Alfred “Al” May passed away about this time last year, at age 90. I attended his funeral because his son and daughter are both very dear friends, and because I remember Al well and fondly myself. I expected to pay my respects, to support my friends, and to reflect on Al. I didn’t expect to learn another lesson from his life. In fact, I have been reflecting on just such a lesson on the power of mentorship for almost a year now.
It was a graveside service on a grey day in Minnesota’s untimely spring snow. Quite frankly, there were more people present than I expected. Al’s wife predeceased him by many years, and he had moved to Chicago to be closer to his family more than a decade ago. Most of the mourners were family friends. I also noticed 8-10 people gathered off to the side a bit. As we moved together, I learned that they were Al’s former co-workers at Pillsbury (now General Mills). Al was a statistician, and therefore, he once sharply reminded me, a scientist (rather than a mathematician). He retired more than twenty years ago. What brought this group of colleagues to his funeral?
“Al was my mentor – hell, he was everyone’s mentor,” one man volunteered, in answer to the vaguest question I could utter. Everyone nodded, and the stories began. They told me that Al was a pioneer in using statistical methods to improve food quality and especially food safety. He participated in industry conferences and meetings, helping fellow scientists to advocate for scientific methods and contribute to new product development. Some of his statistical methods, one woman added, are still in use. Several of his protégés have themselves become respected technical experts.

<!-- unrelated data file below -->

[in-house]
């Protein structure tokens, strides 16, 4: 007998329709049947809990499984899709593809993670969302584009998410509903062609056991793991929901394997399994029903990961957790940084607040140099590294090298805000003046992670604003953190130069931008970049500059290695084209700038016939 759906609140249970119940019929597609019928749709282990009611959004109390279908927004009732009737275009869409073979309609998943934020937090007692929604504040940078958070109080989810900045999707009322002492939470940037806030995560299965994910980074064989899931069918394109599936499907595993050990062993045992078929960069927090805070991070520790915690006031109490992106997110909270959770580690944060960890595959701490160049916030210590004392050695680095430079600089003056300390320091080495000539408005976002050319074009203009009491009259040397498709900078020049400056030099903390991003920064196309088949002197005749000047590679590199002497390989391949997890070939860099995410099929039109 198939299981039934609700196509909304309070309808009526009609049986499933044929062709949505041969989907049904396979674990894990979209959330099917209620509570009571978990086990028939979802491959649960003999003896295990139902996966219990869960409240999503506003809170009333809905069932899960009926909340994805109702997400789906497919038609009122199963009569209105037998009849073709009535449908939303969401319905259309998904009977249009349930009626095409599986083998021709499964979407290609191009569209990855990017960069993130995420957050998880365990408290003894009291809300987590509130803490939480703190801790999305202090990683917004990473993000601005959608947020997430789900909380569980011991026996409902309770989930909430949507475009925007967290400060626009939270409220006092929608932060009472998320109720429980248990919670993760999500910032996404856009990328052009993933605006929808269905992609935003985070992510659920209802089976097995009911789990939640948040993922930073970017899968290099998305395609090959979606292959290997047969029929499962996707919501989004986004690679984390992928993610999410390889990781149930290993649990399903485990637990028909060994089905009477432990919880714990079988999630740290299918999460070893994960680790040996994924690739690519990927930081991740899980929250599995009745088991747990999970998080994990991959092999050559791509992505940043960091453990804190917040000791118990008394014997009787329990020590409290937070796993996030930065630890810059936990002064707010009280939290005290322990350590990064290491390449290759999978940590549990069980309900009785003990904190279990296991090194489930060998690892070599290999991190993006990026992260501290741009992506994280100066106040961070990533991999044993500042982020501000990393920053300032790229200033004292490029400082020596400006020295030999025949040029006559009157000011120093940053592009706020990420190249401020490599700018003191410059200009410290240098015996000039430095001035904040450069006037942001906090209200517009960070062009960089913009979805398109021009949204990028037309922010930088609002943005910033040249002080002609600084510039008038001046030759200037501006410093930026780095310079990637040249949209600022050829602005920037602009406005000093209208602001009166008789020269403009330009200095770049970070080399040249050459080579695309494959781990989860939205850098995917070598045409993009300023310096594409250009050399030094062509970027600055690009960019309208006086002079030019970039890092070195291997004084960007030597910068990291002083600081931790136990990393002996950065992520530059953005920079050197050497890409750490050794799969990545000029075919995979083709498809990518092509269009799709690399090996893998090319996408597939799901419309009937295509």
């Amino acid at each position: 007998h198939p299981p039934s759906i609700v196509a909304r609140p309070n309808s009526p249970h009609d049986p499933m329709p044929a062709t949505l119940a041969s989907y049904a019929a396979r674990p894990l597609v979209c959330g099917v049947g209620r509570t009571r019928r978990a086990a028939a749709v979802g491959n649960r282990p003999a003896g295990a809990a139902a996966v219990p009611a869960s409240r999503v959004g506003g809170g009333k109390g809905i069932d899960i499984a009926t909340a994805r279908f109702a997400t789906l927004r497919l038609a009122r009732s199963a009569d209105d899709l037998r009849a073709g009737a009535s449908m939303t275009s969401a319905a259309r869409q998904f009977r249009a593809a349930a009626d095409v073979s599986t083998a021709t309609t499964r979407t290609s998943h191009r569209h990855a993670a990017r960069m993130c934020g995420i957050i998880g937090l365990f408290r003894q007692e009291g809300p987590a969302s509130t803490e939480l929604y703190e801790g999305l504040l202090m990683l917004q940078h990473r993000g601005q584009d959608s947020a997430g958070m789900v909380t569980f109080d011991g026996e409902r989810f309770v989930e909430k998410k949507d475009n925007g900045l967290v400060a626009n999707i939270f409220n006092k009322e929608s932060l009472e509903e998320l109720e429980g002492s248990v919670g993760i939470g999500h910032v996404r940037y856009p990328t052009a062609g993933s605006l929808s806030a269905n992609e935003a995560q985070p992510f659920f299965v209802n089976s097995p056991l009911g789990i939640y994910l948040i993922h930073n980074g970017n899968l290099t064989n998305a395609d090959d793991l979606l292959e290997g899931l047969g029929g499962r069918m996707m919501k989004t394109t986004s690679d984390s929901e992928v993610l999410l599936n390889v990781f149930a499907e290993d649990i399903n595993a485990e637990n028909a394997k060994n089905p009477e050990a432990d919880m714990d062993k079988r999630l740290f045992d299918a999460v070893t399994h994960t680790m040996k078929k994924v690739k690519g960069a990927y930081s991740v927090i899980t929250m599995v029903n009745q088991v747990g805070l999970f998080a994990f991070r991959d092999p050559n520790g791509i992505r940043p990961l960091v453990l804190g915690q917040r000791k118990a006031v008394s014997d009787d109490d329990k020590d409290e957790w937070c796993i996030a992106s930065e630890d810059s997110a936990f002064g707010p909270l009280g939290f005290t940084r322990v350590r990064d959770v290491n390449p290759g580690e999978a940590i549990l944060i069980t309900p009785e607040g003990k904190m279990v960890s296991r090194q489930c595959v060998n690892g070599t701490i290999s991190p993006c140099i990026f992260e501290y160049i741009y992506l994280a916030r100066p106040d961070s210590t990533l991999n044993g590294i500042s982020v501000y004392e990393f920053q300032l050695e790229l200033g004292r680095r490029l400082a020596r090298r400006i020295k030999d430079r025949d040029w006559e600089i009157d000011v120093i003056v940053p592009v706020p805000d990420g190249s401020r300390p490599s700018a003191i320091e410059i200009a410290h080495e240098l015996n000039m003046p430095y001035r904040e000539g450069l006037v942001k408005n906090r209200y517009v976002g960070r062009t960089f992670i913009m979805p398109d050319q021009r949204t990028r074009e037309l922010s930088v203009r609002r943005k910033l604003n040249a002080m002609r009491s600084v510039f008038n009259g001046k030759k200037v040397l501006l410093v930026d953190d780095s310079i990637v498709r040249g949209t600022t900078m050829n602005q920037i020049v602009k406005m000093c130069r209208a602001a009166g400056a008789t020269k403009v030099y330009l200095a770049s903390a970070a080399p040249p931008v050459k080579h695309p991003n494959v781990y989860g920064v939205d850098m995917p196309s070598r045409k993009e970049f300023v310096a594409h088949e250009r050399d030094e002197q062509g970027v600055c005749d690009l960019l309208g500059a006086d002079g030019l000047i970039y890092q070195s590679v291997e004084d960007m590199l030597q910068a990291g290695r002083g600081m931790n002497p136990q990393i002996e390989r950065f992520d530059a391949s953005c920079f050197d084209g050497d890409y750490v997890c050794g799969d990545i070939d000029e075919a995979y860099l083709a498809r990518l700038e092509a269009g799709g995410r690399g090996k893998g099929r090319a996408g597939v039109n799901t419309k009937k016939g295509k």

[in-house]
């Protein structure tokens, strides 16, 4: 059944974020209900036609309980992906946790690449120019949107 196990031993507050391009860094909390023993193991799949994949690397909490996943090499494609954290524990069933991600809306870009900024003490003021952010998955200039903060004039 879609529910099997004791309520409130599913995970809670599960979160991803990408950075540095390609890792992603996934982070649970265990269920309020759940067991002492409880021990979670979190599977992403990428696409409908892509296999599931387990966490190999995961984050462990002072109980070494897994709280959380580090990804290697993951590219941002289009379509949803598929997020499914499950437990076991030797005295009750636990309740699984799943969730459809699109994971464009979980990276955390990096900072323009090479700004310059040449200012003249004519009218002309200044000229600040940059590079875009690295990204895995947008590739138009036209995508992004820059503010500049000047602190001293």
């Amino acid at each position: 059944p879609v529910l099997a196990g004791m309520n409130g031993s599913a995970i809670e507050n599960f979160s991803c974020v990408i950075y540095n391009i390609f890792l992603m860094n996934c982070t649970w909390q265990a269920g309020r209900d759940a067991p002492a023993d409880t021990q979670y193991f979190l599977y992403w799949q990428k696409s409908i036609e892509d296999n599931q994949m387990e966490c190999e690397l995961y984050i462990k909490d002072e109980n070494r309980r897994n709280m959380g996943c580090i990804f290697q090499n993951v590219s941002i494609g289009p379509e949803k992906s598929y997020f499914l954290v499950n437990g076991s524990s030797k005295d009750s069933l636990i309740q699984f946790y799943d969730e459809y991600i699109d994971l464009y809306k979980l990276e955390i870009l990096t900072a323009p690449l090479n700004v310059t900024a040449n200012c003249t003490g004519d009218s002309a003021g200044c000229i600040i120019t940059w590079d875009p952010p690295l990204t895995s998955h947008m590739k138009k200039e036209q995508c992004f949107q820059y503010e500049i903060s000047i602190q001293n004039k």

It wasn’t technical prowess that made Al memorable or influential, though. It was his commitment to others. “He took every young statistician under his wing, and his door was always open to all of us, when we had a problem, or just when we were discouraged and needed to talk.” Another junior co-worker remembered Al to his children in the same way: “your father only wanted to help his colleagues be successful. People intuitively knew that Al never played politics, would never claim their successes for his own, and would always be a helping hand when things got rough.”
A wintery graveyard makes it is easy to feel the value of time. I am too often tempted to spend that time in pursuit of specific achievements: developing and applying skills or knowledge, or working with clients toward specific outcomes. Al was clearly an excellent and accomplished professional. Twenty-five years later, though, he is lovingly remembered not for any professional achievements, but for his commitment to supporting and connecting with others.
That is a legacy from which we can learn and be inspired.